After hosting the Impact Fellowships Summit for two years, we realized we lacked the capacity to continue as the project home and organizer. We also felt that a field-wide initiative should live with the field and that other interested organizations should take a leadership role in facilitating this gathering. We engaged a consultant after the 2017 Summit to lead the effort to find a new home for the project. Based on input from key stakeholders and defined criteria for the project’s future home, IREX surfaced as the best successor to take over the project as it had strong capacity and interest to serve as Summit host. IREX has done an impressive job of hosting and expanding the Summit, and we are pleased to participate in this ongoing field-wide initiative. This experience highlighted the importance of field building and knowing when it is time to pass the torch — a lesson we are currently applying as we consider next steps for Equity in the Center.

Based on these experiences, we have a few suggestions for how to manage program changes:


Sentimental attachment to a program is understandable, but it can cloud judgment as you consider options. Be flexible in your thinking, open to possibilities you haven’t considered, and objective about the path forward that is best for participants, partners, and the organization.


Chances are, you aren’t the only one with mixed emotions about a program change. Take time to mark the change and celebrate program and participant achievements. Such rituals can ease the transition process for those invested in and impacted by the change.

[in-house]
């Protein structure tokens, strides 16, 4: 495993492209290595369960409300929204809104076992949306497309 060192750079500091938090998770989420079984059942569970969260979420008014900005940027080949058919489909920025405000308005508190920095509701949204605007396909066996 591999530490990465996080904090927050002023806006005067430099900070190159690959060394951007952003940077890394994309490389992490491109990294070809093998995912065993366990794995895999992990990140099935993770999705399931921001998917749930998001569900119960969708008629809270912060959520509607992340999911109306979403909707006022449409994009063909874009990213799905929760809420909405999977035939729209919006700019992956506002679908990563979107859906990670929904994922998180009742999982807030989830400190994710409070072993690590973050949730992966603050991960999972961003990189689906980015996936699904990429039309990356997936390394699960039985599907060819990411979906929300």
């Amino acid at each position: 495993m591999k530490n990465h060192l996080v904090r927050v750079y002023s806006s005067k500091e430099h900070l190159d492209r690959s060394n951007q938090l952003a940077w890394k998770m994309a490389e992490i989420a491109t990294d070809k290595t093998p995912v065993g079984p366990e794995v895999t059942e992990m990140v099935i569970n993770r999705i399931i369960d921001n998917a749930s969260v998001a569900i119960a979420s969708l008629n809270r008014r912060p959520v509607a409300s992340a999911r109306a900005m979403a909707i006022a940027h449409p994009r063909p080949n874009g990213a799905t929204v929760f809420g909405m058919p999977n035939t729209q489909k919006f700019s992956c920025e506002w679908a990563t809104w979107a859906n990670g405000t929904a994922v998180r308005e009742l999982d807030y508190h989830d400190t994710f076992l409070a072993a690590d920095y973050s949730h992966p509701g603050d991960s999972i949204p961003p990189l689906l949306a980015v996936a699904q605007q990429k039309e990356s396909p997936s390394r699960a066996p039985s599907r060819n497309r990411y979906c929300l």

At different points, our strategic planning processes have involved alumni, advisors, partners, staff, and Board members. The process that led to the sunset of the ProInspire Fellowship involved staff and Board members, but it would have been better to involve alumni and partners throughout the process. We are using a participator decision-making process as we determine the future of Equity in the Center, and the advisors who have been most engaged in that project will approve next steps for the project.


We tried several programs and initiatives along our journey that didn’t work out: licensing our curriculum, trying to acquire another fellowship program, and piloting a two-day program to support career transitions are a few examples. We focused on capturing the learnings from each experience to inform future endeavors.

This is the seventh of a series of blogs from A Decade in the Making: ProInspire’s Lessons on Leadership and EquityCheck out the other blogs in the series:

Sign up for Our Newsletter

Receive occasional updates on program opportunities, convenings, resources, and other news on leadership and equity.

Please leave blank if you are not affiliated with an organization.